“All I wanted to do was make some jokes—mostly about race, though not necessarily consciously—over dance music that would serve to undermine it so Talib Kweli fans wouldn’t like it,” Suri told Village Voice. Their entire MO can be boiled down into the list of brown people they resemble on “Shorty Said” (Slash, Devendra Banhart, “That dude from Japan’s art / You know the dude who did the Kanye album art”), and in their cultural pinging they’re observational, even trenchant, without over-explicitly detailing the weirdness of being multiracial. Basically: skin color as metaphor for musical genre, conflated as the Ed Banger-ish beat and effortless raps drift away from reference points. They’re a smart alternative to navel-gazing MCs like Drake (who is of course dutifully listened-to on “Choochie Dip”), carrying the torch of trap-hop’s blissed out repetition but wedded to social commentary derived more from musical awareness than unflinching self-obsession.
Maybe the best point of comparison for Das Racist is the underappreciated ‘90s group Cibo Matto, whose similar lyrical themes—feminism, yes, but mostly race and food—also betrayed a love of silliness and repetition. “Chicken and Meat”’s chorus of “People in the street eating chicken and meat / People eating bacon all across the nation” is a dead ringer for the Viva La Woman (1996) breakout “Know Your Chicken” (“I know my chicken / You got to know your chicken”). But Cibo Matto’s oddness was often chalked up to a mishandling of English, the duo originally hailing from Japan, culture clash as bare and understandable as possible; Das Racist’s uppercrust bonafides (Wesleyan grads, like MGMT) and rap influence make such high-low supercolliding harder to write off, bringing up thorny class issues and enhancing their running commentary.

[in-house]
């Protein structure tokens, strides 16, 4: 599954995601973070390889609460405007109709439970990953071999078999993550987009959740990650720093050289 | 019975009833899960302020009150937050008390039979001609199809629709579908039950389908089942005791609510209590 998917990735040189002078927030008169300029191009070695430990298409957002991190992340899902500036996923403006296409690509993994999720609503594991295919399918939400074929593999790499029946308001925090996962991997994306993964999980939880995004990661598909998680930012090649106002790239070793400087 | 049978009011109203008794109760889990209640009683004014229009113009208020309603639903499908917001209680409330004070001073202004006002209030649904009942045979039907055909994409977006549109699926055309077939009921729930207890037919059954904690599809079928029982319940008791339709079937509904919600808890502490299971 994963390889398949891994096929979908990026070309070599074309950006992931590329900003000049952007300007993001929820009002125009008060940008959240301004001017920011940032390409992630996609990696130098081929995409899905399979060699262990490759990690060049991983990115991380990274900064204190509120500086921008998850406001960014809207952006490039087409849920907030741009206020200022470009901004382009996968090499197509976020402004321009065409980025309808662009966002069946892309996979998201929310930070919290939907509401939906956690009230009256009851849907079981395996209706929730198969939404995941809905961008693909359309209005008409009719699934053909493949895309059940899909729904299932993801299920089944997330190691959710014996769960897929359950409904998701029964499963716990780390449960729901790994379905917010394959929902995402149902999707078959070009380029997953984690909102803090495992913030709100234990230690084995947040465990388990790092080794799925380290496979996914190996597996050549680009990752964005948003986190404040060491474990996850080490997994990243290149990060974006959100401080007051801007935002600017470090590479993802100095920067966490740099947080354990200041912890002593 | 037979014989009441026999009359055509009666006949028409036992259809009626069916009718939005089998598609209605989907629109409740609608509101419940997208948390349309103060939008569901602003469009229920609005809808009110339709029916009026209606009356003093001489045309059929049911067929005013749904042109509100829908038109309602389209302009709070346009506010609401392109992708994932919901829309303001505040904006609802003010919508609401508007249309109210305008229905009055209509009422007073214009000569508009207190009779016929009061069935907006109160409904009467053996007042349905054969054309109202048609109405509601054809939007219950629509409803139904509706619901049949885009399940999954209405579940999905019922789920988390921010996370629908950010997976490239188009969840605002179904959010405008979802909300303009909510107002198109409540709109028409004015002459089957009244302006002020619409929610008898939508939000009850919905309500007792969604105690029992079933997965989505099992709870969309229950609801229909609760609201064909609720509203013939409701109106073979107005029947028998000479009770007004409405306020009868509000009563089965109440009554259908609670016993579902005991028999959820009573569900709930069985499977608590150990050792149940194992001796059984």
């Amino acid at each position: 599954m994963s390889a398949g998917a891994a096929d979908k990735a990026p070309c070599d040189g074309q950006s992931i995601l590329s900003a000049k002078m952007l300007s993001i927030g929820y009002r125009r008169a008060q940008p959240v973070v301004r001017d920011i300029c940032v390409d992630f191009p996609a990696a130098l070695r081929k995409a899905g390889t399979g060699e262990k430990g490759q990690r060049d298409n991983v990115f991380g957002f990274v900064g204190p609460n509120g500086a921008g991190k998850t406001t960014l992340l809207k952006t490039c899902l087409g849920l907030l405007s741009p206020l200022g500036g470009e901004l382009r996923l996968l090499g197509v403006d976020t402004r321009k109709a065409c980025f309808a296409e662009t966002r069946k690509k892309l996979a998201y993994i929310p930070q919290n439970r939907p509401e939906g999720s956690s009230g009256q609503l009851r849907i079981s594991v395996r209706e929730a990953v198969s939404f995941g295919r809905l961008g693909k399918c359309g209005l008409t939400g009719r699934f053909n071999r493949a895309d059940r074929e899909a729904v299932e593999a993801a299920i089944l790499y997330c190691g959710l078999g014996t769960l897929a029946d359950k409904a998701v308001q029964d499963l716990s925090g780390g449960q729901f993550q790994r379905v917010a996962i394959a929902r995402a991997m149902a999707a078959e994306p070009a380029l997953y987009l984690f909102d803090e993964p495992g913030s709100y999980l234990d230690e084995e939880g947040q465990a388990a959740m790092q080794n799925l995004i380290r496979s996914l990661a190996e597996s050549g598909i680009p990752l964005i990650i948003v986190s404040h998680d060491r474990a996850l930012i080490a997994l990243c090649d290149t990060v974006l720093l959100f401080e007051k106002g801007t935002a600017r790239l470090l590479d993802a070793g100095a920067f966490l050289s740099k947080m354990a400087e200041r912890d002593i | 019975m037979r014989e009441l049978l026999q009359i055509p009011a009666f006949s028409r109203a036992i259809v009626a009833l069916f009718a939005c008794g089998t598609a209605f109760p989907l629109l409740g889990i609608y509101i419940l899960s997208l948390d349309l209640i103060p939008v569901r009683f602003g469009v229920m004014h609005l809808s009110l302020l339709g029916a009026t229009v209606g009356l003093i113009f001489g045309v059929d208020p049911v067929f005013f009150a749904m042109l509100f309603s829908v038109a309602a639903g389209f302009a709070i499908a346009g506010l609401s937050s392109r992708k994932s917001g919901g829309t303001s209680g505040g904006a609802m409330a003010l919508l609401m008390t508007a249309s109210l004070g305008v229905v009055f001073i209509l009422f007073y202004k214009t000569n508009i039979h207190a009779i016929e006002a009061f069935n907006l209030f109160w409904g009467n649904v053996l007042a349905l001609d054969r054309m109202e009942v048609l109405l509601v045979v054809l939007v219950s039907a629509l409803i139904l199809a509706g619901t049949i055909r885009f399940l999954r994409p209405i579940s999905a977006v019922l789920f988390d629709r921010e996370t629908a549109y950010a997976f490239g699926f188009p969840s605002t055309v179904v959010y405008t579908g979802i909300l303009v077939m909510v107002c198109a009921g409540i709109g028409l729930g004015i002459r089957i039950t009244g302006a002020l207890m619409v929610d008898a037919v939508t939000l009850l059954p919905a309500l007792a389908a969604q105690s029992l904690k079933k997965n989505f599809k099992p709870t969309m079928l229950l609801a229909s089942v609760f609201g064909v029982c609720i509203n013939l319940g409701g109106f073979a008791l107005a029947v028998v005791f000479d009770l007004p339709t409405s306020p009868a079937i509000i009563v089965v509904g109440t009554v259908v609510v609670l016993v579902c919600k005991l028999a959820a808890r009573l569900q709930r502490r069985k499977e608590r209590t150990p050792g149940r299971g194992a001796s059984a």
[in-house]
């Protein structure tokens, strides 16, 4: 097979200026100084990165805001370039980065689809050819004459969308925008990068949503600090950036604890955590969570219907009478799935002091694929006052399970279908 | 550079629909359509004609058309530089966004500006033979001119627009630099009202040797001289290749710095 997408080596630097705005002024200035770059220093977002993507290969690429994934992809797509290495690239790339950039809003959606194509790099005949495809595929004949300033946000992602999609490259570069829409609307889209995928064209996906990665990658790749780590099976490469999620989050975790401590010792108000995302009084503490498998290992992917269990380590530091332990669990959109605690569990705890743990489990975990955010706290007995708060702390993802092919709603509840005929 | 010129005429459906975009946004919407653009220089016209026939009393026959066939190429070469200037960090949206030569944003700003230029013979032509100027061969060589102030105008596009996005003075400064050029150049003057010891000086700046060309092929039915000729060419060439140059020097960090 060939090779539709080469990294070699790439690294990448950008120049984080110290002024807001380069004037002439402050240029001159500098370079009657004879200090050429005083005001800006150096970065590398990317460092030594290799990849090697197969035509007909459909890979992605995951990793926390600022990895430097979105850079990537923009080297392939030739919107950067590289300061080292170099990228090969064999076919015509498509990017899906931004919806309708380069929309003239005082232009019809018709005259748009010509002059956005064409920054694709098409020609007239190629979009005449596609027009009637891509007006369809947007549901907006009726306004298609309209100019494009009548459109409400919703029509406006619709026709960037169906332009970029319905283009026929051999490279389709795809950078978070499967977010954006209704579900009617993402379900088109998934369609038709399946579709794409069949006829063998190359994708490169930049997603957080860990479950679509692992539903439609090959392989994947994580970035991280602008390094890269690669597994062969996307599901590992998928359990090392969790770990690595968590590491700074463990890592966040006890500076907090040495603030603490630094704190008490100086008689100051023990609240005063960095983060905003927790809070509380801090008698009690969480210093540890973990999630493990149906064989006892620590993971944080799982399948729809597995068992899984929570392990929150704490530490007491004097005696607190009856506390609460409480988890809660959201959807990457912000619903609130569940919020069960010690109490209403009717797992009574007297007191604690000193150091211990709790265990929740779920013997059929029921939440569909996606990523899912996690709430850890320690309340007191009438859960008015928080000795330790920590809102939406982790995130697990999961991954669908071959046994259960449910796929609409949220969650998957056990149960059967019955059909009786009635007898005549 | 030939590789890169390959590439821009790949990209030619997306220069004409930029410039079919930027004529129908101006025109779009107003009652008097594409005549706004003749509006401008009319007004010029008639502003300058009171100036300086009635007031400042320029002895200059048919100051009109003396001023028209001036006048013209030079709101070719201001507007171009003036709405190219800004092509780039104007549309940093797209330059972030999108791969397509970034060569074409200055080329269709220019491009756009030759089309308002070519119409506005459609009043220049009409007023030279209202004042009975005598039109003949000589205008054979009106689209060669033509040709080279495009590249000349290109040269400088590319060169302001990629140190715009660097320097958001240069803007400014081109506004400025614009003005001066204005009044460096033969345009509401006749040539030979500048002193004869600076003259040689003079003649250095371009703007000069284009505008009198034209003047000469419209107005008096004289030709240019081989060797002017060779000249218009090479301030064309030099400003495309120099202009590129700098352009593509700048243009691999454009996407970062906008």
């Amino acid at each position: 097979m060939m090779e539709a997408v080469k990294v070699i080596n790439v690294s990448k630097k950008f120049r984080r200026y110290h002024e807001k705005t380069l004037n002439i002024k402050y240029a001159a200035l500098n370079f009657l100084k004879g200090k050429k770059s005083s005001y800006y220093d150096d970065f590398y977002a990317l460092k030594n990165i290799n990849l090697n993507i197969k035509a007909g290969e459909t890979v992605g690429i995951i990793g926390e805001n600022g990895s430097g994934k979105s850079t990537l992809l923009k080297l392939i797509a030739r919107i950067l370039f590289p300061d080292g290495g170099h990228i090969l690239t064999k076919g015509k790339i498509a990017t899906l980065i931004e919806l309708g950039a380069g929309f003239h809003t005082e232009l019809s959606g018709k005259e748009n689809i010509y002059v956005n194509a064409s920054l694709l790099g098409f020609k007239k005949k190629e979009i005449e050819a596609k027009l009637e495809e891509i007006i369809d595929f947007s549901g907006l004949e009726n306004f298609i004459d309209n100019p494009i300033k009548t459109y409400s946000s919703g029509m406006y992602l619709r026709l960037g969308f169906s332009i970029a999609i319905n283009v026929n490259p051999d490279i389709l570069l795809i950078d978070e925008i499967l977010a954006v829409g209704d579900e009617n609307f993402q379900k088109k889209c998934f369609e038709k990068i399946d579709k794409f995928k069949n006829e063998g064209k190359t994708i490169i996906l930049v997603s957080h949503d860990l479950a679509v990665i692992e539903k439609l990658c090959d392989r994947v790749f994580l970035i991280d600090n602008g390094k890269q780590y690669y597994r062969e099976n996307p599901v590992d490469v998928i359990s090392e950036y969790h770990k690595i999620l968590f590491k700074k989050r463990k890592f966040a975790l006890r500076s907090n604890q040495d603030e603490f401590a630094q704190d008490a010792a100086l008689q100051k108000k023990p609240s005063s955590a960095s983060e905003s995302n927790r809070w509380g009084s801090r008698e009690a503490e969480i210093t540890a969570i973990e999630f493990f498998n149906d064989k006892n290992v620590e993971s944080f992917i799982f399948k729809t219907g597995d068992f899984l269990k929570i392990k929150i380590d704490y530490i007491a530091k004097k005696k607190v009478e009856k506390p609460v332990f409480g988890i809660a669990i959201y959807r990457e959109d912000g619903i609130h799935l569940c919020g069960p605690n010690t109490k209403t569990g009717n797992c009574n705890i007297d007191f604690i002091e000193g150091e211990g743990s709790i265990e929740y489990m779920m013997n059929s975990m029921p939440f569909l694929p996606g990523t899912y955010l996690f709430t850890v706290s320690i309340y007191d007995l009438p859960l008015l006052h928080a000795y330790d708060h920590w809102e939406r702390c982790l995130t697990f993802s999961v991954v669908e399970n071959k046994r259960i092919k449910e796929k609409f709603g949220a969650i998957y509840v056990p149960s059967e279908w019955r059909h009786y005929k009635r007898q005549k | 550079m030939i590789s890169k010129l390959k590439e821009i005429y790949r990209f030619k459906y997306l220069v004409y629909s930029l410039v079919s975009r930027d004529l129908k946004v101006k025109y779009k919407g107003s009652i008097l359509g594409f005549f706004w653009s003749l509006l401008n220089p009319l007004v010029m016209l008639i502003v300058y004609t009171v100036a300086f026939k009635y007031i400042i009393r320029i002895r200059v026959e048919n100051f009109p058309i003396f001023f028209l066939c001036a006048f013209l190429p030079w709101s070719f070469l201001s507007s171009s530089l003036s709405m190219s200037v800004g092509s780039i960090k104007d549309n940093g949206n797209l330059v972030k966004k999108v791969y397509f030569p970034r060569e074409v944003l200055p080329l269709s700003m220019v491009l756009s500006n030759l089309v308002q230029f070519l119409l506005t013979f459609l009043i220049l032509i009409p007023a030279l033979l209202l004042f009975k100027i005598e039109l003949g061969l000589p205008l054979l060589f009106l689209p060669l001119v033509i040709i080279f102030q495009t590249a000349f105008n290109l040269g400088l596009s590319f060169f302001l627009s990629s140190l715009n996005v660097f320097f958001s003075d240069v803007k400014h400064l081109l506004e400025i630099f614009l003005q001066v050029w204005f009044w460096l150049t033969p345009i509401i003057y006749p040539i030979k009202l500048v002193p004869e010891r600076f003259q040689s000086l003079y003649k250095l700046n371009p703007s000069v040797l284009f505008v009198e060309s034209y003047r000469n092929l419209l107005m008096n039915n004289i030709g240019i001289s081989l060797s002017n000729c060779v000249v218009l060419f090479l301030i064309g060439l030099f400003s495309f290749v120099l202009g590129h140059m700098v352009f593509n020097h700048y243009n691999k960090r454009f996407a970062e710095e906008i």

That total persona, the idea that one’s life, opinion, and art are totally inextricable, is Das Racist’s saving grace from the novelty bin, and when the second half of Shut Up, Dude starts to drag—like on the mumbly reggae ode to Arizona iced tea, “One Dollar Can,” or the too-quiet “I Don’t Want To Deal With Those Monsters”—it’s because their omnivorous, hyperaware scan of rap and pop culture professes a love for skits and asides as much as the “real” album stuffs. A mixtape with all singles or all perfectly constructed songs would go against their casual credo, their reliance on serendipity.
Das Racist have the chops to hit it big; the inexplicably viral nature of “Combination” even got them their own Times “up-and-coming-rapper” profile, just like Barman’s nine years earlier. But as the Times-referenced “listening to coke rap, listening to joke rap / listening to Donuts, listening to grown-ups / listening to Camu, listening to Cam too” line from “Hugo Chavez” suggests, there isn’t a genre they seem interested, above all others, in pursuing. So instead we have a fascinating album that attempts to write an impossibly new blueprint for rap: funny without trying to impress; proficient without having anything to prove; relevant without taking any particular scene seriously; imbued with a soulful sense of place—urban, disaffected, ethnic—but more interested in how that serves as fodder for jokes than in any big grab for meaning.